Maui Wildfire Relief Efforts

Posted by on Aug 31, 2023 in Current Events, Stuff You Should Know

The wildfires on Maui that began on August 8, 2023, have caused extensive damage on this Hawaiian island. Severe drought and high winds from Hurricane Dora created conditions that fueled several fires on the island. Precise causes of the fires are still under investigation.  

Landsat 7 image of Hawaii
The Hawaiian island of Maui is still recovering from wildfires earlier in August.

A rapidly moving fire destroyed the town of Lahaina, Maui. The Lahaina Fire is now the deadliest natural disaster in Hawaii’s history, with 115 people confirmed dead as of August 29, 2023. Hundreds more are listed as unaccounted for. The Lahaina Fire also destroyed at least 2,200 structures in the town.  

State and federal emergency workers, aid organizations, and volunteers are responding to help those affected by Maui’s wildfires in August 2023. The Federal Emergency Management Agency (FEMA), Department of Health and Human Services, and more than a dozen federal agencies are assisting in recovery efforts. 

Lahaina is a historic coastal town of about 13,000 people. Because nearly 85 percent of the structures that were destroyed are residential, people need places to stay.  

Temporary Housing 

Some Lahaina residents are able to stay with family or friends on other parts of the island. But the majority have sought temporary housing in shelters or hotels. The Red Cross, the Hawaii Emergency Management Agency, and FEMA have worked with Maui hotels to provide temporary housing. About 4,400 people are currently staying in these hotels and in vacation properties.  

Rental homes are also being used as places to stay. Airbnb, a company which allows the public to rent private homes or condos for short stays, has opened a non-profit to help provide housing for wildfire survivors. Nearly 900 people are staying in Airbnb properties. Following the fires, tourists in West Maui were evacuated to allow the community to focus on recovery and relief.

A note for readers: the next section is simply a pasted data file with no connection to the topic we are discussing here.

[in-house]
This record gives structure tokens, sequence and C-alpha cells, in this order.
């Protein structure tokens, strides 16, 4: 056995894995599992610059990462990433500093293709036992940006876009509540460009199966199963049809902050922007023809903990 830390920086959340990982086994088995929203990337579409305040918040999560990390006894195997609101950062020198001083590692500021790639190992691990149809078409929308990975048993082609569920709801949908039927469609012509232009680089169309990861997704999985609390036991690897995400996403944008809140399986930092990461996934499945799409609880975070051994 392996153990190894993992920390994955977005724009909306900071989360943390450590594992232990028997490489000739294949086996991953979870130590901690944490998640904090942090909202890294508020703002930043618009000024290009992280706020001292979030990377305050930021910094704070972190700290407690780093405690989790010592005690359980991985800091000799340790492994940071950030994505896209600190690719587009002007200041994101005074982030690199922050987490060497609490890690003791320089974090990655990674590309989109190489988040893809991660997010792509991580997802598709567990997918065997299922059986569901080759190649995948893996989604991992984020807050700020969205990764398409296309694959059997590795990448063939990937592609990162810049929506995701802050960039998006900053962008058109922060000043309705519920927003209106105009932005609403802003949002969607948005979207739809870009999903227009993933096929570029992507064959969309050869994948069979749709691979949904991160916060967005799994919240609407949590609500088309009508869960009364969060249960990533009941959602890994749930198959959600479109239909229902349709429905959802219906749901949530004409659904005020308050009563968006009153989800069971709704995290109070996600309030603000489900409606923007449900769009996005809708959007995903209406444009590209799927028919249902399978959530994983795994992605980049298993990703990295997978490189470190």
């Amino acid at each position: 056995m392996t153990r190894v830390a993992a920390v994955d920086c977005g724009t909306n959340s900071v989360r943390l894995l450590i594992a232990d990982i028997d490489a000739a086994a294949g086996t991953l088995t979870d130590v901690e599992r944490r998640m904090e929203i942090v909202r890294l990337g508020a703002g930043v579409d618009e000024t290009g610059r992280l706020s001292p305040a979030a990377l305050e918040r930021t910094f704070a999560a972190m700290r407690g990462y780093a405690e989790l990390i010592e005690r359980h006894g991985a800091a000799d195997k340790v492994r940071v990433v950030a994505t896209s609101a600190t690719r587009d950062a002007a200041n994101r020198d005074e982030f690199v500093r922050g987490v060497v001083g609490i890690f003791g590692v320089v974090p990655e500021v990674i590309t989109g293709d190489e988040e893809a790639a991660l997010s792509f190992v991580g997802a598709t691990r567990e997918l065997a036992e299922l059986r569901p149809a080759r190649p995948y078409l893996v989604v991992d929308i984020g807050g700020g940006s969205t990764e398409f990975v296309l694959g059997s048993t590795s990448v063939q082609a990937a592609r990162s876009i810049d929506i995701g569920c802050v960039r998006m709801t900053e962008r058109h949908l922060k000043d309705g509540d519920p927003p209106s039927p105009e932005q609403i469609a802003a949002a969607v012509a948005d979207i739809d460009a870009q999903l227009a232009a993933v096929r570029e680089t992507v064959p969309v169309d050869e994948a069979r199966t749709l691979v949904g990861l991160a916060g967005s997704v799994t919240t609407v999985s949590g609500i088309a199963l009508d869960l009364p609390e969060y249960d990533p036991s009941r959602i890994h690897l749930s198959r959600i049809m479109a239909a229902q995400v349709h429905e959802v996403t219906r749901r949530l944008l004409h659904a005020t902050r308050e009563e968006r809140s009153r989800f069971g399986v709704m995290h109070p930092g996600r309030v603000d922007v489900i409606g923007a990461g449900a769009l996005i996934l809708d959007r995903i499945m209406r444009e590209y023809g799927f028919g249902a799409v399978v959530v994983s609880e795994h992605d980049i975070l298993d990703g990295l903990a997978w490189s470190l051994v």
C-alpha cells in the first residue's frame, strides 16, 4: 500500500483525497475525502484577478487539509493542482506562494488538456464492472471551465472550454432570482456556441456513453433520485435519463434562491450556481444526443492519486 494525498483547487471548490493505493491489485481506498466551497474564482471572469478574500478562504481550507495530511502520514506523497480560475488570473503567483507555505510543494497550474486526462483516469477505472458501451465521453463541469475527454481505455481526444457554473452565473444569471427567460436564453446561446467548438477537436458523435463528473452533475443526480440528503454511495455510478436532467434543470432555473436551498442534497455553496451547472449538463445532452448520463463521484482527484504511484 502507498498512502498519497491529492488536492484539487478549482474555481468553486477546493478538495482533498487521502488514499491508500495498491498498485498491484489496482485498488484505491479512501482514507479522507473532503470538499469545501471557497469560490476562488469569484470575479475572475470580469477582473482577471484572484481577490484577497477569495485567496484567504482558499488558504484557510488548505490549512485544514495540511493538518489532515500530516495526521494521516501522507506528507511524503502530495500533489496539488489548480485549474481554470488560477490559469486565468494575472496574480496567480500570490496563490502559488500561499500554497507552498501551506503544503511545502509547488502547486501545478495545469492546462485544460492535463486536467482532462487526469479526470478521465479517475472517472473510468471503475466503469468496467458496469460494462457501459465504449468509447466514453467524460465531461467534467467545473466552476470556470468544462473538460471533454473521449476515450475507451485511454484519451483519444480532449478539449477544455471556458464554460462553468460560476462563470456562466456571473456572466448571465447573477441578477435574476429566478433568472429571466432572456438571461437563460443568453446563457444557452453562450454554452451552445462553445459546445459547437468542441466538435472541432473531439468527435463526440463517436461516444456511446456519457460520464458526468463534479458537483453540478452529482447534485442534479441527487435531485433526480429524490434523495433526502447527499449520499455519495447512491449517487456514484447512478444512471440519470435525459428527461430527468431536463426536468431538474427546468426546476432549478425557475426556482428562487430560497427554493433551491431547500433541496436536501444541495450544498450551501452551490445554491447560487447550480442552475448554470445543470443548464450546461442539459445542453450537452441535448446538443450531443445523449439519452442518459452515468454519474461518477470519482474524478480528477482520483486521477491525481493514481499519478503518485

On August 10, 2023, President Biden approved a federal disaster declaration. The federal government has distributed $8.5 million in aid to about 8,000 families affected by the fires. Nearly $3.6 million of those funds are for rental assistance.  

Long-term housing and rebuilding efforts will take months or years. President Biden has promised federal government assistance to rebuild the area. He said that these efforts should be respectful of the values and traditions of the people, focused on the way the people of Maui want to rebuild. It is estimated that the cost to rebuild will be $5.52 billion. 

Other Needs 

Housing is not the only need that survivors of the wildfires have. FEMA and the Red Cross have provided meals and clean water. Because many residents had to flee the fire quickly, they were not able to gather clothing or documents. Personal identification and papers were lost in the fires.  

Also, emotional support for survivors dealing with trauma after a disaster is a priority. FEMA and the Red Cross are committed to providing mental health services for the survivors.  

While some displaced residents are staying in hotels or rental properties, they need a place to care for their pets. Many temporary housing options do not accept animals. Animal shelters have taken in dogs, cats, rabbits, and tortoises. Some animal shelters are at capacity and need supplies and people to foster animals.  

One elementary school in Lahaina was destroyed in the wildfire. Lahaina’s three other public schools are closed and will not reopen until mid-October. Officials need to make sure the air, water, and soil are safe before students and staff return. Schools will also need to be cleaned and have power and internet connections reestablished. Around 60 percent of the 3,000 students in Lahaina’s public schools have not yet enrolled in other schools or signed up for remote classes.  

Giving Back 

Lahaina is known as a popular tourist town. Although it is small, thousands of people visit each year. That is one reason so many want to help residents of the area.  

One 5-year-old boy from the Seattle area, Edison Juel, had recently visited Lahaina. After hearing about the fires, he wanted to help and asked his mom if he could have a lemonade stand. With his parents’ help, he set up his stand “Lemonade for Lahaina.” He made more than $3,300 by selling lemonade, popsicles, and toys. Corporate matching at a rate of 3:1 from his parents’ employers increased the donation total. In all, Edison and his family were able to send more than $16,000 to the Maui Community Fund.  

The American Red Cross has placed a link on its website ( to collect financial donations. The Hawai’i Community Foundation is also collecting financial donations with the Maui Strong Fund. So far, the foundation has already collected over $1 million in aid. The Maui Food Bank is also working hard to provide nutritious meals to those who lost their homes. You can donate funds to support this effort at the Maui Food Bank website ( Financial donations are the most effective way to support these aid organizations that are in Maui working to help the wildfire victims. 

What Do You Think? What other needs might people who have lost their homes in the Maui wildfires have? Can you think of ways the government, businesses, or volunteers could help?